At all five sites, we established five to ten transects that were either 5 m or 10 m apart, depending upon size and shape of the burn unit. We collected plant community and fire severity data in 1 m2 quadrats placed every 10 m along each transect. At Glacial Heritage and Tenalquot, there were 50 quadrats per burn unit; at Mima Mounds, Scatter Creek, and West Rocky, there were 100 quadrats per burn unit. At Glacial Heritage and Tenalquot, where ignition pattern treatments were applied, there were 21 to 29 quadrats per ignition pattern treatment (sample size was dependent upon where ignition lines met within the burn unit), so sample size between ignition patterns and sites varied slightly. Due to the fact that we could not replicate ignition pattern treatments within each burn, ignition pattern data are pseudo-replicated within a site (Hurlbert 1984, but see Oksanen 2003 for a rebuttal). Despite this design challenge, we still believe that these data provide a unique opportunity to evaluate fire behavior, severity, and effects associated with fire ignition patterns.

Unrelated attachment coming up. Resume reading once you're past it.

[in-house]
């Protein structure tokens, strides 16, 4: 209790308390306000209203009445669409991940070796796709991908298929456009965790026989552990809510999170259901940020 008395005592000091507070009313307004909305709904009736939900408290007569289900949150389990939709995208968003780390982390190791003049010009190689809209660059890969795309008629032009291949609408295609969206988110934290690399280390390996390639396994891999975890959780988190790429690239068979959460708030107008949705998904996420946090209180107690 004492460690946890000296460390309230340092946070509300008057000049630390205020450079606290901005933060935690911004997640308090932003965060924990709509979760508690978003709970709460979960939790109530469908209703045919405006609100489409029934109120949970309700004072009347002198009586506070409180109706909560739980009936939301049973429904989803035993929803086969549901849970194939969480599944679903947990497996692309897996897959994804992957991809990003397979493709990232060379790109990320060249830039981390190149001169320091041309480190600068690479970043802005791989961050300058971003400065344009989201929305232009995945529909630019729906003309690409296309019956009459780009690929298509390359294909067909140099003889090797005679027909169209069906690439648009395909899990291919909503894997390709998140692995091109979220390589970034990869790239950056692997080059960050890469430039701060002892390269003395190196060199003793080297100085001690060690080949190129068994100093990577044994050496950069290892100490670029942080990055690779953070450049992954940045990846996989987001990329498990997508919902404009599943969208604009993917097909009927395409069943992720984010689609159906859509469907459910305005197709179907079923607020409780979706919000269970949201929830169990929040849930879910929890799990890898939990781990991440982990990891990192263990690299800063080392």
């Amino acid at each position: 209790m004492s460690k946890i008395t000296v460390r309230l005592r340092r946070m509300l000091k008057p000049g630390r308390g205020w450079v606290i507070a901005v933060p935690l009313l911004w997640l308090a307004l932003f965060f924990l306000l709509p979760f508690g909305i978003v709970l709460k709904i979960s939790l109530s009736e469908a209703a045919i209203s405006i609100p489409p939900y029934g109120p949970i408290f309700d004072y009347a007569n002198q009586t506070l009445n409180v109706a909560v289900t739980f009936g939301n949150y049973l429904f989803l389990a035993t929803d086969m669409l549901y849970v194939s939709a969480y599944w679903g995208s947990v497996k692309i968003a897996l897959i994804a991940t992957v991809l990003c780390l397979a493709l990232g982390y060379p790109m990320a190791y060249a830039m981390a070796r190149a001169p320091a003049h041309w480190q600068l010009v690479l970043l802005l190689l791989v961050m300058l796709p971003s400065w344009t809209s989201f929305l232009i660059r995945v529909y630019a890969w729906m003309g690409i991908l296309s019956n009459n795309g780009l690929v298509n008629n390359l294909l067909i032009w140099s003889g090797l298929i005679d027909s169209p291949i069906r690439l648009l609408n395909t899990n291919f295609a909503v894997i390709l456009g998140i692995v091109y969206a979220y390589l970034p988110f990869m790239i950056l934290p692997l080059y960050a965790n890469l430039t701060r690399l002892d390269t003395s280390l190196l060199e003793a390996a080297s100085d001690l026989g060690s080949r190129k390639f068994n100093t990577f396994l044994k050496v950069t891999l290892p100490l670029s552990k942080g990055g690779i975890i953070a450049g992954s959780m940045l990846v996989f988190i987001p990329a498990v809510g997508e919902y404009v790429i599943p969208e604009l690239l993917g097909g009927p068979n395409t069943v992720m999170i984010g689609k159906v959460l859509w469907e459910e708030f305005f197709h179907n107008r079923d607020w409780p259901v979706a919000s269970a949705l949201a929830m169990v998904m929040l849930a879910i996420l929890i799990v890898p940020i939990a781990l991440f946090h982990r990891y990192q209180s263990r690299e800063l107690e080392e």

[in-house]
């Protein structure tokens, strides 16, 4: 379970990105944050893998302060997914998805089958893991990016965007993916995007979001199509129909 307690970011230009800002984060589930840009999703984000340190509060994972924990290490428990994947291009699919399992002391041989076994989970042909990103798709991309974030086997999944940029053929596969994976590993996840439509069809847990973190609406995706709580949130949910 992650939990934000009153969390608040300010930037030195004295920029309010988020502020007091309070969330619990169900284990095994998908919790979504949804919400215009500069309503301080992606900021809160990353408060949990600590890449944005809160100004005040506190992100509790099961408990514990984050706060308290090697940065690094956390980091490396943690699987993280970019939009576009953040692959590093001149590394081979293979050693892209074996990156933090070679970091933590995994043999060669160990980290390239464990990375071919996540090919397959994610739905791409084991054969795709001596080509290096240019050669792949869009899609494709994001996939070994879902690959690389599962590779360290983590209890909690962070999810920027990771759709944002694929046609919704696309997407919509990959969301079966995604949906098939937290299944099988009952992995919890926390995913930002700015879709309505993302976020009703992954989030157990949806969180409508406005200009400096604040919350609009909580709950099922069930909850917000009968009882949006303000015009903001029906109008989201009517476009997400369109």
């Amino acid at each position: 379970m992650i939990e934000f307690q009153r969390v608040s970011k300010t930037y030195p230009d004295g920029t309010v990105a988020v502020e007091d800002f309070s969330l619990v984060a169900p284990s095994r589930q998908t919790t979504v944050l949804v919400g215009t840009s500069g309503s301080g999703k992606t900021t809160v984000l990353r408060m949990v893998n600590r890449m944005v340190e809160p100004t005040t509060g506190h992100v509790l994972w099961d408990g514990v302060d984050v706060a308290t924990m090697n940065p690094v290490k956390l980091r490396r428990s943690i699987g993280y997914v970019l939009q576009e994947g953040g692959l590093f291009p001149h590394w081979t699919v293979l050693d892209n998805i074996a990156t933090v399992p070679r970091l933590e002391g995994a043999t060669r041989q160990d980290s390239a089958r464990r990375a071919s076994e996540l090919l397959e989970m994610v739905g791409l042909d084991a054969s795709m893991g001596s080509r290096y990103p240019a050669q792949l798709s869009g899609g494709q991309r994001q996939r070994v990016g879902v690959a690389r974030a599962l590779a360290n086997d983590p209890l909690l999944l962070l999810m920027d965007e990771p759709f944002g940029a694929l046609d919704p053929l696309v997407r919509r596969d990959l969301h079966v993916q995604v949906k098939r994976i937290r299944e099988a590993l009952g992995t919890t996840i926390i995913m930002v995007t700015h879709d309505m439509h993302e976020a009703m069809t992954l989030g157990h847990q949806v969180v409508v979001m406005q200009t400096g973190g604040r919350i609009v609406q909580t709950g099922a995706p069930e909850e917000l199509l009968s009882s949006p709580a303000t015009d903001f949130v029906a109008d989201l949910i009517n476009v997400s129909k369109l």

Fire intensity is typically characterized by measures of fire temperature and rate of spread (RoS; Keeley 2009). In all five burn units, we measured maximum temperature reached at the soil surface using 10 sets of copper tags painted with 24 temperature sensitive paints (OmegaLaq, Stamford, Connecticut, USA), ranging from 79 ° C to 760 ° C, in increments of approximately 28° C. We placed tags in 10 randomly chosen quadrats within each burn. At Glacial Heritage and Tenalquot, half of these quadrats experienced a head fire and half experienced a backing fire (n = 5 per burn). At these two sites, we measured RoS by timing the spread of the flaming front over a 1 m distance at two to four different locations within each burn treatment (head fire, backing fire). Additionally, we visually estimated flame lengths at the same points at which RoS measurements were taken to help characterize the fire intensity. We collected these observational data solely for the purpose of characterizing the burns and therefore did not subject them to statistical analysis.